Bored Games: How the Toy Category Became Essential During COVID  2/18/2021

Mom and Dad (Vivian and Peter Tarnowski) with one of their quarantine puzzles

Don’t think toys and games are “essential items?” Ask any parent who has been working at home as their kids jump in an out of their remote meetings. Or ask my parents, who completed more than 20 puzzles since last March to stave off the boredom of quarantine. 

Indeed, once consumers finished buying up all of the masks, hand sanitizer and toilet paper they could get their hands on, they turned to toys, games, puzzles and the like, driving 16.1 percent growth from 2019 to 2020 in a category that experienced a 4.5 percent decline the previous year, according to NPD.

During ECRM’s Toy Program held earlier this month, I participated in virtual meetings with a dozen buyers from a variety of retailers ranging from large national chains to online and specialty retailers, both n the U.S. and Canada, and picked their brains on what category trends contributed to this growth during the pandemic. Based on these discussions, here are the types of products and underlying consumer needs that are driving demand from shoppers today.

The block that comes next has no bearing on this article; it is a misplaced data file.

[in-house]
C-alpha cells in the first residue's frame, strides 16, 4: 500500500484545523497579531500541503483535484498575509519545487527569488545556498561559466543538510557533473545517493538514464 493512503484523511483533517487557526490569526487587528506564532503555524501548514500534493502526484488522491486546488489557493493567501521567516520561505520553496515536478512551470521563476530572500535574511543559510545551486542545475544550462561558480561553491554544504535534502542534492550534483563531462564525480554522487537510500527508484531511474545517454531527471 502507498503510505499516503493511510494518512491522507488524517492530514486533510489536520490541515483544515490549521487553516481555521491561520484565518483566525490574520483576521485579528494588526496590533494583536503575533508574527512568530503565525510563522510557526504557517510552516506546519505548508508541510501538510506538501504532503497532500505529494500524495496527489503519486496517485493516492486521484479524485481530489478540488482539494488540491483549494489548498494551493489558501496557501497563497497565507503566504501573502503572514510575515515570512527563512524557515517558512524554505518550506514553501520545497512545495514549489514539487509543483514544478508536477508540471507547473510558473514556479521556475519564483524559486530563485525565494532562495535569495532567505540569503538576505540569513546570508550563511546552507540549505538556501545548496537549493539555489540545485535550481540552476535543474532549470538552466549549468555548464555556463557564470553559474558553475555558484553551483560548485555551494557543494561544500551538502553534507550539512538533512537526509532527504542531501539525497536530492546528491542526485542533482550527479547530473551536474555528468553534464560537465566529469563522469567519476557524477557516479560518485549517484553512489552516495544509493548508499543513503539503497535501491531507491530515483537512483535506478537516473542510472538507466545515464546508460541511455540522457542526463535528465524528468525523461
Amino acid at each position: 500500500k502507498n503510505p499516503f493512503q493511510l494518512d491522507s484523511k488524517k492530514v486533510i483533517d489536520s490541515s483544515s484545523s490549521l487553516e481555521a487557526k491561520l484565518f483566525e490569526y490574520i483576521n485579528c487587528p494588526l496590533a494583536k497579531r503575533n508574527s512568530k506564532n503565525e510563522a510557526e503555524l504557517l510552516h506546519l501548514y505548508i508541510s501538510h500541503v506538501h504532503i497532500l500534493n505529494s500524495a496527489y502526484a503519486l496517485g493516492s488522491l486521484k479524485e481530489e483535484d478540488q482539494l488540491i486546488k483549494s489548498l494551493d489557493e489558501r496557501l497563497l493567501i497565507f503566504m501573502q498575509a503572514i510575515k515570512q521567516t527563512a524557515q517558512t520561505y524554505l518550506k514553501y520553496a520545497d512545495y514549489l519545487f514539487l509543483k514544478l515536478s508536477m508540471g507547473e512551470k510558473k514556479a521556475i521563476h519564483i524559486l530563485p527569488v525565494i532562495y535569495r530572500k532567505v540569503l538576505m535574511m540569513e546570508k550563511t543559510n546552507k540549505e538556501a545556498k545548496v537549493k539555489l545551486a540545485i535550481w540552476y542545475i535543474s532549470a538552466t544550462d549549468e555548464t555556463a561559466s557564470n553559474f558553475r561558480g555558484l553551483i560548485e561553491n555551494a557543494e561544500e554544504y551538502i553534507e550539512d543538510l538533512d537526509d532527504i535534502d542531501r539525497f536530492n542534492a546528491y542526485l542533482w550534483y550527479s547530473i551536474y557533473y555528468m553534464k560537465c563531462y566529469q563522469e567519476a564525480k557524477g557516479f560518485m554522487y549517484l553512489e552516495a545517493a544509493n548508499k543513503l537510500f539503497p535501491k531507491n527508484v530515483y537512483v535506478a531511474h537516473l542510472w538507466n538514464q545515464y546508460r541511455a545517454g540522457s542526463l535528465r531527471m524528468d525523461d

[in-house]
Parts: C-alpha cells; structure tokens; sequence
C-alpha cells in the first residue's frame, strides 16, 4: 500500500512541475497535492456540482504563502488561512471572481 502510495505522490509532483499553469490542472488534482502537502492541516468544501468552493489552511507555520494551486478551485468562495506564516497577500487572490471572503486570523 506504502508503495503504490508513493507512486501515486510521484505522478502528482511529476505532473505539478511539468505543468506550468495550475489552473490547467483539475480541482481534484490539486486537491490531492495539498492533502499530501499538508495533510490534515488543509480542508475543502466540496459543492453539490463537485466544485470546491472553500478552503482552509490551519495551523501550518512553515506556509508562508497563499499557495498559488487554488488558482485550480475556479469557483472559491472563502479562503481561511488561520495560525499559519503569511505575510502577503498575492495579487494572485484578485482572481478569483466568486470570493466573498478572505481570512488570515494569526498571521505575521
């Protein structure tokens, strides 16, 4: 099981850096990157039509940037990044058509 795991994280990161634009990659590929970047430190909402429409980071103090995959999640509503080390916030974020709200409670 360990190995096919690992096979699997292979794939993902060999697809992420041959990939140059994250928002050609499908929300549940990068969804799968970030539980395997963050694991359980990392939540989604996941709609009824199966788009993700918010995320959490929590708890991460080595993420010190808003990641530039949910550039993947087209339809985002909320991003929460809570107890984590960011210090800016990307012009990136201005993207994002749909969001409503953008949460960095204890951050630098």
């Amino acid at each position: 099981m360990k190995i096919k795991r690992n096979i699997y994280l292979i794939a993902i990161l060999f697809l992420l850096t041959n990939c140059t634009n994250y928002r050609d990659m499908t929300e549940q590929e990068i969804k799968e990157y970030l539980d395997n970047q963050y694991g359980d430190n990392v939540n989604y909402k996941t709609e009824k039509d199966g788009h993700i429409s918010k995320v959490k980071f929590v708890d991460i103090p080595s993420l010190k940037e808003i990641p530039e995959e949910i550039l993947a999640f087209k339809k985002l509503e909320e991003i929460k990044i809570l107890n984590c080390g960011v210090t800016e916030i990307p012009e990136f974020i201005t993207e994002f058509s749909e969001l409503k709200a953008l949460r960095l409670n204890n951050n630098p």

Games, puzzles and other products that help the pass the time
In what would be no surprise to my parents, the Games/Puzzles segment saw 32 percent growth from 2019 to 2020, according to NPD data, the largest growth of any segment in the toy category, and just about every buyer I spoke with is experiencing this boom. “We can’t keep board games and puzzles on the shelves,” says Howie Cohen, General Merchandise Category Manager for Bartell Drugs. “And as we’re all on allocation with suppliers, they can be hard to get for the stores.”

Similarly, various arts and crafts have also grown in popularity during the pandemic. Here again, my parents are a great example of this, with Mom turning to needlepoint and Dad to model airplanes, or playng UNO or Yahtzee when puzzle-fatigue sets in

Products for keeping kids distracted 
Parents working from home learned that they need a constant stream of distractions for their kids to prevent them from interrupting their virtual calls and otherwise wreaking havoc around the house. While the products may vary from action figures and dolls to building sets and role-playing games, they all share one key trait: they are able to capture kids’ attention and keep them absorbed in an activity for long periods of time, and out of parents’ hair.